4. The evangelized poor live their faith in a more intense and extensive way. They communicate it even if they have no officially recognized roles. When the poor lose community they enter into a crisis, a tragedy, losing their sense of belonging. Here is another function of the Union in service of restoring the Word to the poor throughout the world, forming a community which evangelizes.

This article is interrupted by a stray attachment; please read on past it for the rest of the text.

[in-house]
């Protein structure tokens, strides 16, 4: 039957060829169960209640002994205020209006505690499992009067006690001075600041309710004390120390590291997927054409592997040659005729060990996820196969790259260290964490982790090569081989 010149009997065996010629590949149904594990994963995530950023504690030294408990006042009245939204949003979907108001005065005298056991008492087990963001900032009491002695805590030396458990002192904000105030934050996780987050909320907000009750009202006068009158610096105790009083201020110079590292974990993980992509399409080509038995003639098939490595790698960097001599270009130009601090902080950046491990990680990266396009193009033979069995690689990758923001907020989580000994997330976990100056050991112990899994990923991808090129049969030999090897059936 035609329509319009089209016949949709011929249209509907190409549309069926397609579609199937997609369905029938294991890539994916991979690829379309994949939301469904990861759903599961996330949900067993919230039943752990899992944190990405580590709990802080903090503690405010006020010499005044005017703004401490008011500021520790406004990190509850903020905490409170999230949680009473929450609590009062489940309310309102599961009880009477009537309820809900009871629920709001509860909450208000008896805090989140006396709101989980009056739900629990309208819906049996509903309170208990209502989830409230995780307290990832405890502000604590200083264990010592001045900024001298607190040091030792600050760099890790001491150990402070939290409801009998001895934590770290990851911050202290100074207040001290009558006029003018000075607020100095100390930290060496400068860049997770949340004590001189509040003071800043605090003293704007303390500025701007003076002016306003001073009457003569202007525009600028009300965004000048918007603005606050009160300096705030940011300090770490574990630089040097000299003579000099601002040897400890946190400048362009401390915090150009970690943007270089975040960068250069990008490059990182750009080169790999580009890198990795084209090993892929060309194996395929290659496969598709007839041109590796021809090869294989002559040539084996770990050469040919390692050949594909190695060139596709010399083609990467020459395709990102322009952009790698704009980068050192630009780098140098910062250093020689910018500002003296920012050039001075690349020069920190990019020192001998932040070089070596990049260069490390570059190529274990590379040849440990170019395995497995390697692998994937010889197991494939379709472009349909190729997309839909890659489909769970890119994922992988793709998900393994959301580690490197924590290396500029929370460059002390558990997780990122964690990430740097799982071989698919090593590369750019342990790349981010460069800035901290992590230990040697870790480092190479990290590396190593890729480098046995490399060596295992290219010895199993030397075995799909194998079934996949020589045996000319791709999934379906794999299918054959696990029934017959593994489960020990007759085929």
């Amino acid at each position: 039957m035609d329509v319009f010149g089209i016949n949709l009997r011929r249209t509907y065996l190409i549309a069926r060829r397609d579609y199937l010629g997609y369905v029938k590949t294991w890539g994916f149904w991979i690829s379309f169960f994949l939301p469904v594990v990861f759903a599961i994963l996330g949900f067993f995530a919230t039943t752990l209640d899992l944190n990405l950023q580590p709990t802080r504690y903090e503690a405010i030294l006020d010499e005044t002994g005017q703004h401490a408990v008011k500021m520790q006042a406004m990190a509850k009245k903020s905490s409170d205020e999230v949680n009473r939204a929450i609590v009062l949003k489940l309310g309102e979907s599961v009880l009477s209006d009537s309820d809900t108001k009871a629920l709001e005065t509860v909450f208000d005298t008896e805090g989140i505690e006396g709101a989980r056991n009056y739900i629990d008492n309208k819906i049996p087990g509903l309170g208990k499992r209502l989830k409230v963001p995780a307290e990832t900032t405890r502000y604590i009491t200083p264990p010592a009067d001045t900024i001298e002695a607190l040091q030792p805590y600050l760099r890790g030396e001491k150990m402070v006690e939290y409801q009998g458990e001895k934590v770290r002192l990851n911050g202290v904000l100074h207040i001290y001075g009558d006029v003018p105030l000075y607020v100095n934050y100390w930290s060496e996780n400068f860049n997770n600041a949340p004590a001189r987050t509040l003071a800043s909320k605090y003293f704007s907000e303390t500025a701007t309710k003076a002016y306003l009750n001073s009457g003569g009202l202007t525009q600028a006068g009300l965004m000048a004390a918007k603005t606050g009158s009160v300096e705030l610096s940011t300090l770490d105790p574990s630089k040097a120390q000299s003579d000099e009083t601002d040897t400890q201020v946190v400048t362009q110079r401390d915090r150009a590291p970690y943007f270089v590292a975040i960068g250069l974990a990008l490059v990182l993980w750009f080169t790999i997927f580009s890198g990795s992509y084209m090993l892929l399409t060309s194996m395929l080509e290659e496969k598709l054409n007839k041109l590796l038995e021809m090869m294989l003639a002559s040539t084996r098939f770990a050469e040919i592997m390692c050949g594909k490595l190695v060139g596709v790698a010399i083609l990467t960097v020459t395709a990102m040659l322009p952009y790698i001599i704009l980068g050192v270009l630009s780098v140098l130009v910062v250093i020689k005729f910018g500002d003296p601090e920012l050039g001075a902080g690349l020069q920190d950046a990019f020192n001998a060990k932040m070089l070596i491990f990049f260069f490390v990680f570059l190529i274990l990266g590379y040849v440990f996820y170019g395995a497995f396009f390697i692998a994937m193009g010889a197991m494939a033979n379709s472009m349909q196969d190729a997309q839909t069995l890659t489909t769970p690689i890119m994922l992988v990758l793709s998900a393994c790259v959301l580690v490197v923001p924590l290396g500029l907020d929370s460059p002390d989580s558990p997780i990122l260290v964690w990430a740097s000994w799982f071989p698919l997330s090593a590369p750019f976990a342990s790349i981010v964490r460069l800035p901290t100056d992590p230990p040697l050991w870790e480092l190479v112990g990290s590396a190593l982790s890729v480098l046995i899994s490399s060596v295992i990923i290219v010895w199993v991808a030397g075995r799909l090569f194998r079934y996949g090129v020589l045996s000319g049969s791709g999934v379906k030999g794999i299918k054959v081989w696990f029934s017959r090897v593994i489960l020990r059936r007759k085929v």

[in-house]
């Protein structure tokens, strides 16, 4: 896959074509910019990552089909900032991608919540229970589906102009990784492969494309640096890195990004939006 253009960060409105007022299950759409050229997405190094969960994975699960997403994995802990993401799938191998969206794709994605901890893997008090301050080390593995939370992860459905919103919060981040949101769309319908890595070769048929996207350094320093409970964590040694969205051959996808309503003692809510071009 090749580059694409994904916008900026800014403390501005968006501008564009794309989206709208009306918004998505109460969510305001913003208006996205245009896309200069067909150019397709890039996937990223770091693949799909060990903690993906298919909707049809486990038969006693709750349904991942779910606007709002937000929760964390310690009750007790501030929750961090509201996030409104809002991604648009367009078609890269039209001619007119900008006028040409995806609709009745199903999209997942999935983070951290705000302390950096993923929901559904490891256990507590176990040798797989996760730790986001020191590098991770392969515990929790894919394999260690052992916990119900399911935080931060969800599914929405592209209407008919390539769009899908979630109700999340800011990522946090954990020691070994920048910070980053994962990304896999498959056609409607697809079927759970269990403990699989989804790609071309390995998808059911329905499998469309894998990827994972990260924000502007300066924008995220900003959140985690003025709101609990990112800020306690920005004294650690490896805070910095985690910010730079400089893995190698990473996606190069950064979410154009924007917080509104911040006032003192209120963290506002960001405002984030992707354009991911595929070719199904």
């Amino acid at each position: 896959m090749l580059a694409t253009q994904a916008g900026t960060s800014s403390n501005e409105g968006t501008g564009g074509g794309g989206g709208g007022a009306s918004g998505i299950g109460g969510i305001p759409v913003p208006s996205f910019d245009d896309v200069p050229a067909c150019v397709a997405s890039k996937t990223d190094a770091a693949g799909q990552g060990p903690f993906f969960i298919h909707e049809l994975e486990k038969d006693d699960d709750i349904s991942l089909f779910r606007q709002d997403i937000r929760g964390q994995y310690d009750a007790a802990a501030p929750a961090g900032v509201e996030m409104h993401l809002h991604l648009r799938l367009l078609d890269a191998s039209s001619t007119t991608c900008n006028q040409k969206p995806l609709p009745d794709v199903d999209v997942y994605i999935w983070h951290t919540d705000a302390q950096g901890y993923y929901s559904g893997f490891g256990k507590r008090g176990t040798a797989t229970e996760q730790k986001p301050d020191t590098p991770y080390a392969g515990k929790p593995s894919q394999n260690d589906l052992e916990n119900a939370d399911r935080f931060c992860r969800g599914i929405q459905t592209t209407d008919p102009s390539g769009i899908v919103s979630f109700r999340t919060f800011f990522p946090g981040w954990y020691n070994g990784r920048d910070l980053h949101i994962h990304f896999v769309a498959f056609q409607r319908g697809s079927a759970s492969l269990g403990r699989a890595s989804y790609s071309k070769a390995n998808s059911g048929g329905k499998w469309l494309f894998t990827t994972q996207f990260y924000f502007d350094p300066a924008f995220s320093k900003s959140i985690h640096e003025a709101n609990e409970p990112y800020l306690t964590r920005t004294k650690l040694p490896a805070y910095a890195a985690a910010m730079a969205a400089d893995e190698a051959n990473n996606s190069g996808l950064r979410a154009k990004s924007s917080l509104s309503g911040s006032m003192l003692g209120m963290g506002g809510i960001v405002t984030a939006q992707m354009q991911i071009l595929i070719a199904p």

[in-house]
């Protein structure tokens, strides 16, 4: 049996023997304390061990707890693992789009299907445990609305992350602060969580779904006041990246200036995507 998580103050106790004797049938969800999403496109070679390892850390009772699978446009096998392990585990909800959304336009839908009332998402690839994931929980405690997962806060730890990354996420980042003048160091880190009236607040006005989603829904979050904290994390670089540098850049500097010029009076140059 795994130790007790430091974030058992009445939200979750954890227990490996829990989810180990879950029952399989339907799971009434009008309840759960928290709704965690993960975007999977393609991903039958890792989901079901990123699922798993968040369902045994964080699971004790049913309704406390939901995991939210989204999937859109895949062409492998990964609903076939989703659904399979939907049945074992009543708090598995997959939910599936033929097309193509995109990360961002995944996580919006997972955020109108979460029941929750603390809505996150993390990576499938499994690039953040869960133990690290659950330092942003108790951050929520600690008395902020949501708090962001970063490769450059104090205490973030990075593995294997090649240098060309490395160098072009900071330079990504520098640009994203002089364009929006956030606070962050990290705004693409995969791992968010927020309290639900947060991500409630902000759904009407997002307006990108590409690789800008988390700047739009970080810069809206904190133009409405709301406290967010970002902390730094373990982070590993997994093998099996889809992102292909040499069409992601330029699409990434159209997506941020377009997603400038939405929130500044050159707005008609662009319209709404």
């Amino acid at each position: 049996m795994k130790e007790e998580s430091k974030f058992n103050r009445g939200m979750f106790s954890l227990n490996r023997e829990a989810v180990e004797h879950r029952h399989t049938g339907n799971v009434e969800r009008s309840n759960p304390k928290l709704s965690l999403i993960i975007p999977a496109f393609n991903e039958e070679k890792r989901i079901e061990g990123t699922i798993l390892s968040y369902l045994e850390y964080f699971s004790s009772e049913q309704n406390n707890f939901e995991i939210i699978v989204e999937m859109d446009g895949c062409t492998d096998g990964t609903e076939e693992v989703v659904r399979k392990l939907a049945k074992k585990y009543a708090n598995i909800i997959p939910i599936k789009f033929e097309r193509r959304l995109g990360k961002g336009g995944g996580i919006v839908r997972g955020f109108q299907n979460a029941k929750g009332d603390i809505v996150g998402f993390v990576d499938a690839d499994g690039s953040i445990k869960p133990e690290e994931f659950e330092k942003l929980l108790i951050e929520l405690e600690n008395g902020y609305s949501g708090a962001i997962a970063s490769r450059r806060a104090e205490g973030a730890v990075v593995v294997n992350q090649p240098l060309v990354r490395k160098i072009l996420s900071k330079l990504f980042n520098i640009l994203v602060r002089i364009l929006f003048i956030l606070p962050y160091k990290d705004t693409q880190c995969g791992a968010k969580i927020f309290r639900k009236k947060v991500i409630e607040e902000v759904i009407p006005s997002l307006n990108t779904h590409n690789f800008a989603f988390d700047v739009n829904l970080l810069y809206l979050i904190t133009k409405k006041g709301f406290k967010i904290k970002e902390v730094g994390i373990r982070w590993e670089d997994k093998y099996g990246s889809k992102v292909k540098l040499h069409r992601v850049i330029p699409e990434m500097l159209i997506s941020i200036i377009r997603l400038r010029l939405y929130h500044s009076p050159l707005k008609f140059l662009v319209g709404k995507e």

5. From these communities built on the gospel of Jesus arise the specific vocations of apostle and missionary. The poor are willing to collaborate with the Church in many areas: in catechesis, administration, pastoral care, especially those services which take care of the weakest, such as the sick, the unemployed and pilgrims of all races and languages. The latter become citizens of the city. In general, they leave no written trace, filed in an office; but they do transmit the one important thing: attitude, action and the practice of compassion towards others. They are the lay apostles valued by St. Vincent Pallotti and reinvigorated by the Second Vatican Council, as well as by the guidelines of Pope Francis. The world will be evangelized by those who first hear the gospel and then translate the teaching of Jesus into daily life. It is also their task to direct themselves towards those who are passive among the people, individuals who see no meaning in things. They try to survive and easily become prey to the many ‘wolves’ who cross their path. The Union is also called to open itself to this great challenge, helping lay people to overcome this weakness and become the active subjects of their own lives. Turning in on oneself means blocking the apostolate in its most original form: in the Union, “two by two”. Walking through the streets of the outskirts of São Paulo, one sees many poor victims of the cruelty of the model of the globalized society. Among them, however, there is an effort to take care of family, health and work, and to have a decent home. They are not recognized by the consumer market. The number of the impoverished is growing and therefore it is urgent to out to them. Modern coldness and insensitivity make them appear to be simply a detail, to be ignored, excluded, separated and distanced. Therefore, this movement must be initiated by taking steps towards them and breaking through existing barriers. This requires personal and long-term contact. It is not a matter of speaking about the poor. It means being with them. It takes a lot of humility. In this movement of encounter there will be insecurities, fear, doubts, but we must persevere. It is love (1 Cor 13) that is capable of awakening apostolic action. Love of neighbor is a gift of God in action following the example of St. Vincent Pallotti and many others. The Union of Catholic Apostolate is therefore an Appeal. It is necessary to prepare the way through a realistic Pallottine formation. Society is going through uncertain moments, impasses, general crisis and a growing inhumanity. We are called and summoned to go to meet this world which is torn apart. The mission is clear: Look at those who are fallen and left behind in the streets, squares and peripheries. The certainty is that God walks with us. He will be with us to the end. (Mt 25 and 28). To remain in the love of Jesus is to apply his commandment. This commandment is the love of human beings, one towards one another (Jn 15:12): “If anyone loves me, he will keep my word and my Father will love him and we will come to him and make our home in him. (Jn 14:23). The love of God in Christ is a reality that surpasses everything. It transforms religions, social practices and even civil institutions into apostolate; we have access to a superior reality which can be touched in our daily lives. Love for the Lord and for our neighbor is truly the synthesis of the will of God.